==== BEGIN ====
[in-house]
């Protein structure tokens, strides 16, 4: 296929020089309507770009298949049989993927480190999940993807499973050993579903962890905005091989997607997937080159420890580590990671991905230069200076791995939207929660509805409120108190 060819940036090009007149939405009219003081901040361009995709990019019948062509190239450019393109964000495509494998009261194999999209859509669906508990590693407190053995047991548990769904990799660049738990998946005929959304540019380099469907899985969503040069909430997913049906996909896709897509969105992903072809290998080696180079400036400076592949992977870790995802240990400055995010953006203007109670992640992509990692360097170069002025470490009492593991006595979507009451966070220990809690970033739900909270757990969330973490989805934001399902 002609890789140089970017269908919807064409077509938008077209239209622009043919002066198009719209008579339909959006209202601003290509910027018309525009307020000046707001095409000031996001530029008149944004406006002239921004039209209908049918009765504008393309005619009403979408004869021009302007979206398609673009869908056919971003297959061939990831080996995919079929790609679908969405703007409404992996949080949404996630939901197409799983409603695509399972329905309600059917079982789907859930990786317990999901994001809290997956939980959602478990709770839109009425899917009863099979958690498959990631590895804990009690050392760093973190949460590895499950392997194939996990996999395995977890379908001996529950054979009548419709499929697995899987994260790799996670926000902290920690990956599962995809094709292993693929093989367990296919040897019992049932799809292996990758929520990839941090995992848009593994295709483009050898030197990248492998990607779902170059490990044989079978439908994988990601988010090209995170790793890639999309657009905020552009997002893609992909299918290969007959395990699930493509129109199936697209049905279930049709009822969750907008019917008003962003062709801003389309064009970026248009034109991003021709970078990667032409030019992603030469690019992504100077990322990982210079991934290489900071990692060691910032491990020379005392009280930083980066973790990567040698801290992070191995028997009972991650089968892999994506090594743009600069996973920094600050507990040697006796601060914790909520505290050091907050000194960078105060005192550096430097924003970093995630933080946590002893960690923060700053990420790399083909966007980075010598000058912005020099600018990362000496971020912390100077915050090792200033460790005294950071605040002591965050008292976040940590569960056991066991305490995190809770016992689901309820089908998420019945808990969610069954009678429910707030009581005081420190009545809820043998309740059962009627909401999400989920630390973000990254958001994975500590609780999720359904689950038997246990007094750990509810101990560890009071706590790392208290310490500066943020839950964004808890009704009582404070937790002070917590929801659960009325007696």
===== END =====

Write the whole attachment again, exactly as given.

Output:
[in-house]
């Protein structure tokens, strides 16, 4: 296929020089309507770009298949049989993927480190999940993807499973050993579903962890905005091989997607997937080159420890580590990671991905230069200076791995939207929660509805409120108190 060819940036090009007149939405009219003081901040361009995709990019019948062509190239450019393109964000495509494998009261194999999209859509669906508990590693407190053995047991548990769904990799660049738990998946005929959304540019380099469907899985969503040069909430997913049906996909896709897509969105992903072809290998080696180079400036400076592949992977870790995802240990400055995010953006203007109670992640992509990692360097170069002025470490009492593991006595979507009451966070220990809690970033739900909270757990969330973490989805934001399902 002609890789140089970017269908919807064409077509938008077209239209622009043919002066198009719209008579339909959006209202601003290509910027018309525009307020000046707001095409000031996001530029008149944004406006002239921004039209209908049918009765504008393309005619009403979408004869021009302007979206398609673009869908056919971003297959061939990831080996995919079929790609679908969405703007409404992996949080949404996630939901197409799983409603695509399972329905309600059917079982789907859930990786317990999901994001809290997956939980959602478990709770839109009425899917009863099979958690498959990631590895804990009690050392760093973190949460590895499950392997194939996990996999395995977890379908001996529950054979009548419709499929697995899987994260790799996670926000902290920690990956599962995809094709292993693929093989367990296919040897019992049932799809292996990758929520990839941090995992848009593994295709483009050898030197990248492998990607779902170059490990044989079978439908994988990601988010090209995170790793890639999309657009905020552009997002893609992909299918290969007959395990699930493509129109199936697209049905279930049709009822969750907008019917008003962003062709801003389309064009970026248009034109991003021709970078990667032409030019992603030469690019992504100077990322990982210079991934290489900071990692060691910032491990020379005392009280930083980066973790990567040698801290992070191995028997009972991650089968892999994506090594743009600069996973920094600050507990040697006796601060914790909520505290050091907050000194960078105060005192550096430097924003970093995630933080946590002893960690923060700053990420790399083909966007980075010598000058912005020099600018990362000496971020912390100077915050090792200033460790005294950071605040002591965050008292976040940590569960056991066991305490995190809770016992689901309820089908998420019945808990969610069954009678429910707030009581005081420190009545809820043998309740059962009627909401999400989920630390973000990254958001994975500590609780999720359904689950038997246990007094750990509810101990560890009071706590790392208290310490500066943020839950964004808890009704009582404070937790002070917590929801659960009325007696």